According to the Microsoft Threat Intelligence Center (MSTIC), cybercrime has begun to fund itself also thanks to the illegal mining of Monero (XMR).
This was revealed by a post published on Microsoft’s official security blog, which reveals how a criminal organization such as BISMUTH, defined in July as a “nation-state actor”, began to spread Monero miners in both the private sector and government institutions, particularly in France and Vietnam.
BISMUTH has been conducting complex cyber-espionage attacks since 2012 and mainly affects large multinational corporations, governments, financial services, educational institutions and human and civil rights organizations,
Each installed miner had a different public address, and earned over a thousand dollars during the various attacks.
In fact, the earnings only depend on how much computing power it can use, and for how long, so it is sufficient that they were installed on powerful machines, and run long enough, to produce significant revenue.
Monero’s mining can also be carried out using CPUs of normal computers or servers, and there have been several attacks by criminal organizations aimed at installing software on compromised machines that can exploit the computing power of infected machines to mine XMR.
In addition, the high level of privacy of Monero transactions makes it extremely difficult to track the movement of funds.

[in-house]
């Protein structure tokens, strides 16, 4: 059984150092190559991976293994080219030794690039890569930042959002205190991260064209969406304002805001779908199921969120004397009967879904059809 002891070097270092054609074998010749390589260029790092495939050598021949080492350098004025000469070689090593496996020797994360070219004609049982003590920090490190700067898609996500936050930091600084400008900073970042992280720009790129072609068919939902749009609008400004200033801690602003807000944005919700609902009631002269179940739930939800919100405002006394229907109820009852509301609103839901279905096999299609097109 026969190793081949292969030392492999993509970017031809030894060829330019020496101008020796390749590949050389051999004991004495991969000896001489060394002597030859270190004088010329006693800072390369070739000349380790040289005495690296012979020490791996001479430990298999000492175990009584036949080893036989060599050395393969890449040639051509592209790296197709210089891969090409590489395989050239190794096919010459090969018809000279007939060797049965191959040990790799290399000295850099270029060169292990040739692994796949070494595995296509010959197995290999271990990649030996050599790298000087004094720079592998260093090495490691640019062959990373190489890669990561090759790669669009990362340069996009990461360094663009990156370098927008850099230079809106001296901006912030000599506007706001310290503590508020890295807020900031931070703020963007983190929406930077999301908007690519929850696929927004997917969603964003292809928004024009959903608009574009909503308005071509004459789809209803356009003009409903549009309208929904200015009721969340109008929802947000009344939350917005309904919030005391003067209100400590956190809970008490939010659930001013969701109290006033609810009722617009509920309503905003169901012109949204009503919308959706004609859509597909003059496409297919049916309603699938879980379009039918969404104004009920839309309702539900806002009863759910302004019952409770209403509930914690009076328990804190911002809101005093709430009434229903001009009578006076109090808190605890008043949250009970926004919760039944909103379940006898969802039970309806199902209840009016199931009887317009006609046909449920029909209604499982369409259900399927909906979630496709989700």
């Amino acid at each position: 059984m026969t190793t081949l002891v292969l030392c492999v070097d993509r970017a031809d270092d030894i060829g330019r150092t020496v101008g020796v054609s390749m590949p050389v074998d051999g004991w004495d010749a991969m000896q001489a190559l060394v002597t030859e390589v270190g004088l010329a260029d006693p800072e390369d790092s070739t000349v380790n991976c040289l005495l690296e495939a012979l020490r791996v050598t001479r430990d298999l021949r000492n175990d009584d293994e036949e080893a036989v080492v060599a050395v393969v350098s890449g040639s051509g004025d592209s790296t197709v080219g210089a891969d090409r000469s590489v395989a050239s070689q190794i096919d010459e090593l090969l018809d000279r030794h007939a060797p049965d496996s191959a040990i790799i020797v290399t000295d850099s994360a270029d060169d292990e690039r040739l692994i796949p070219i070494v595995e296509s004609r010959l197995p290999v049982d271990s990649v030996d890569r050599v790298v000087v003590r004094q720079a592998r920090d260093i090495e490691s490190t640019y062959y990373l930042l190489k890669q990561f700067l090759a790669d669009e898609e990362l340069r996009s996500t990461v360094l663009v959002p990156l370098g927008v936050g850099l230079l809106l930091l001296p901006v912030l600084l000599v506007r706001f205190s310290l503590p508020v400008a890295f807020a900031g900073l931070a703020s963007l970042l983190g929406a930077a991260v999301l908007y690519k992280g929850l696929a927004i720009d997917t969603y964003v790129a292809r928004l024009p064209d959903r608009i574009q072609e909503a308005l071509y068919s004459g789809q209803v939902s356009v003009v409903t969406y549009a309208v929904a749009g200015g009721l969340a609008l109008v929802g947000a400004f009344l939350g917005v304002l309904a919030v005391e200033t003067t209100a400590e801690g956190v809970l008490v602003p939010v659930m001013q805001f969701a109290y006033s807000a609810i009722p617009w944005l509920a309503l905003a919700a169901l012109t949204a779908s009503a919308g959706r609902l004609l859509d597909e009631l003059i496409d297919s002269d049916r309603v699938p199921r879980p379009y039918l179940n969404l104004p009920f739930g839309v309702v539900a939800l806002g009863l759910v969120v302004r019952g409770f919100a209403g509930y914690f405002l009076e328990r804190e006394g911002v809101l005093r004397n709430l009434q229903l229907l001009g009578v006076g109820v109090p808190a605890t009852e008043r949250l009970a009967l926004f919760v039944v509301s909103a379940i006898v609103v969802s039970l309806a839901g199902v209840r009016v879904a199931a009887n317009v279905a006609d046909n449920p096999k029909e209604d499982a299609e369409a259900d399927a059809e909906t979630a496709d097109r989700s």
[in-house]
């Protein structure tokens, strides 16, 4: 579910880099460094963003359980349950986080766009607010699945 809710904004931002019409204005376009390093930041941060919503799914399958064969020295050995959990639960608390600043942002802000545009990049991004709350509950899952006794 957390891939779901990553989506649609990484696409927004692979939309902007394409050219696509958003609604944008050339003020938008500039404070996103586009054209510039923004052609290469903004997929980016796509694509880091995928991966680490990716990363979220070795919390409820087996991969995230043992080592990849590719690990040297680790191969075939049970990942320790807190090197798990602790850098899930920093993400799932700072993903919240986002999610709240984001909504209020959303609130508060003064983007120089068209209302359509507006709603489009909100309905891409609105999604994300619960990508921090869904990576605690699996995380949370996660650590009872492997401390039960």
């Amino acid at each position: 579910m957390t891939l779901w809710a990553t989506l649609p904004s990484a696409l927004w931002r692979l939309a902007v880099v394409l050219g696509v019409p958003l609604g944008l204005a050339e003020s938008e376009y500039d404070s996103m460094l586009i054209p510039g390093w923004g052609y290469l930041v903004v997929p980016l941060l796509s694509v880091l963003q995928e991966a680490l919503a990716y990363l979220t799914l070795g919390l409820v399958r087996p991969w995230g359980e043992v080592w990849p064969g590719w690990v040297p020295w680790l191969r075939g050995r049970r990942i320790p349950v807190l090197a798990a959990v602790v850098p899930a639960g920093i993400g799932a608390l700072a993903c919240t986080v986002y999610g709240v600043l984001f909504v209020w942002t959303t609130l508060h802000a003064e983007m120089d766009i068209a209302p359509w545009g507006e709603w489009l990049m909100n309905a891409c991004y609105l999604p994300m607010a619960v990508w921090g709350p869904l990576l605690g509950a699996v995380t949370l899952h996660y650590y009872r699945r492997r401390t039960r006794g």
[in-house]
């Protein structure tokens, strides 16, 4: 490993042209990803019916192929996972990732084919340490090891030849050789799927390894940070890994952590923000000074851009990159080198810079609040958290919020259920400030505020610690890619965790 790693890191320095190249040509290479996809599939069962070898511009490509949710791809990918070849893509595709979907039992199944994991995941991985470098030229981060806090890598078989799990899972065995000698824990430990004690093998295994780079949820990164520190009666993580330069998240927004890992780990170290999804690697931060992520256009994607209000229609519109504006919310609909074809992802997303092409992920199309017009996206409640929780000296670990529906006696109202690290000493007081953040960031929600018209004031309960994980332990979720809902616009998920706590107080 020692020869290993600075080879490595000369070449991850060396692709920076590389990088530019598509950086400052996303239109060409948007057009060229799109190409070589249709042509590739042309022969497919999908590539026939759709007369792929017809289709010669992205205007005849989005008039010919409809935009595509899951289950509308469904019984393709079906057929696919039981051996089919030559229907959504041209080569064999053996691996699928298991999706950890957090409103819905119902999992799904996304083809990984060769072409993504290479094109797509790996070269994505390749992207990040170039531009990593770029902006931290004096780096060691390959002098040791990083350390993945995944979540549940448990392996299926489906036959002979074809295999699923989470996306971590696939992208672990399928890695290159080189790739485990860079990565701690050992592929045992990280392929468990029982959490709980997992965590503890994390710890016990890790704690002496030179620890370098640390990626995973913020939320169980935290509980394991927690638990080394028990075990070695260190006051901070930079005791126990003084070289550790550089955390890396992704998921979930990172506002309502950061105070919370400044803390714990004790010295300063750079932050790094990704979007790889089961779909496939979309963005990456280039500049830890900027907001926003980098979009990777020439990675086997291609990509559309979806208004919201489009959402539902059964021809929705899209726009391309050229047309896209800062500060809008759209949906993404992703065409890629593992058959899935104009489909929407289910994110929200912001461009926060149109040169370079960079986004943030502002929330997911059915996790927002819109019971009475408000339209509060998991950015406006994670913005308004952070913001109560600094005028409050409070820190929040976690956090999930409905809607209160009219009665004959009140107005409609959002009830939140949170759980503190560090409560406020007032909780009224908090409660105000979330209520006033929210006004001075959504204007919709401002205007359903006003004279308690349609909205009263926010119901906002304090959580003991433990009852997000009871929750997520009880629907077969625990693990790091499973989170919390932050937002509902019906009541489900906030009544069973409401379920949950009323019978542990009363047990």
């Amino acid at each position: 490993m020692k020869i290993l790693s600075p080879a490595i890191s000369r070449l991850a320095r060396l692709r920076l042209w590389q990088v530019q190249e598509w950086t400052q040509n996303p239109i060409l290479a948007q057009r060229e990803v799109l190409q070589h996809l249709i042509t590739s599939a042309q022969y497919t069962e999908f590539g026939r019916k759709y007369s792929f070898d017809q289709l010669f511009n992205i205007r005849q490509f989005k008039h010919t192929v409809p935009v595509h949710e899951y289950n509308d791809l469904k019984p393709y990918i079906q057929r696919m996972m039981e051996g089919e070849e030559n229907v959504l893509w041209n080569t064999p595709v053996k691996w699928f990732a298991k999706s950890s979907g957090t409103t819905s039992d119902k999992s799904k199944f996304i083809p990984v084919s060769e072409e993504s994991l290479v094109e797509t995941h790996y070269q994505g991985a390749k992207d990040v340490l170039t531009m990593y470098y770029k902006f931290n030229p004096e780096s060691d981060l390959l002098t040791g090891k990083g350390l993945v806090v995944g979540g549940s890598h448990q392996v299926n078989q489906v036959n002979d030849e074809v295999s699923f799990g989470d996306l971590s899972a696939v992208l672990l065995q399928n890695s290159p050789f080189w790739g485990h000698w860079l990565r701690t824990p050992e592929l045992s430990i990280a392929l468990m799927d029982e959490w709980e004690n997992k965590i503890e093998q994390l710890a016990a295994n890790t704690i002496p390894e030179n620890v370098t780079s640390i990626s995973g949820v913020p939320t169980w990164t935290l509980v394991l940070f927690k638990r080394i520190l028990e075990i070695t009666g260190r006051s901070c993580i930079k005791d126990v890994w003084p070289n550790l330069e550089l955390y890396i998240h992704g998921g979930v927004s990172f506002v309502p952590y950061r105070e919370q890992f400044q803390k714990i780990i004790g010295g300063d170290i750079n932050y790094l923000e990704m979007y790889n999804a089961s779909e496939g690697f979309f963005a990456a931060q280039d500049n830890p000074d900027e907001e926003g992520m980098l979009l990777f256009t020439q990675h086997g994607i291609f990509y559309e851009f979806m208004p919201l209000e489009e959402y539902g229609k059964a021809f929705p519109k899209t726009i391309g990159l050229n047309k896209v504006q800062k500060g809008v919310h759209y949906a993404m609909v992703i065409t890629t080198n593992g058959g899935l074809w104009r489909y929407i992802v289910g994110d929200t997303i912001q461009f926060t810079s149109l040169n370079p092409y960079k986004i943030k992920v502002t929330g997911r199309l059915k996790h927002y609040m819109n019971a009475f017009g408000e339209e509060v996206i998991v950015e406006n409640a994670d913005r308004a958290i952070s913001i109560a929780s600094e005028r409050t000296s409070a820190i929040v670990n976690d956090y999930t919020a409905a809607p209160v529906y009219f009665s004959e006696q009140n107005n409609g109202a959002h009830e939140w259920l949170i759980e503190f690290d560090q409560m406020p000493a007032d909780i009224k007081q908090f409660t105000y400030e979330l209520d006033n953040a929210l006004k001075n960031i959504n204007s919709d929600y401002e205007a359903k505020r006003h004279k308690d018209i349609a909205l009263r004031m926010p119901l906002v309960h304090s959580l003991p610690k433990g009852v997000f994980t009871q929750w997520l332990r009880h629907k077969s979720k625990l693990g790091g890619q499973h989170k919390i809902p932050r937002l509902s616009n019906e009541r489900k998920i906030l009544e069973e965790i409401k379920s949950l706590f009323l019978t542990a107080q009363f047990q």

BISMUTH, Monero used for cybercrime
The ultimate objectives of this organization have remained the same, namely espionage and information theft, and the use of miners would be just another way to monetize the networks they have managed to compromise.
According to MSTIC, this use of Monero miners by BISMUTH would be unexpected, but consistent with the group’s methods.
It would also reduce the level of risk, because this type of attack is perceived as less alarming than those traditionally carried out by this organization.
Usually, these attacks begin with the sending of phishing or counterfeit e-mails or messages containing malware, which is why Microsoft recommends:
- Implementing appropriate filters on e-mails,
- Disabling macros,
- Restricting servers from making arbitrary connections,
- Educating users to reduce the risk of similar attacks.
It must be said, however, that it is rather difficult to defend oneself against similar attacks if a machine has been compromised, so as long as there are compromised devices it is to be expected that there will also be attacks of this kind that will produce more or less significant revenue for cybercriminals.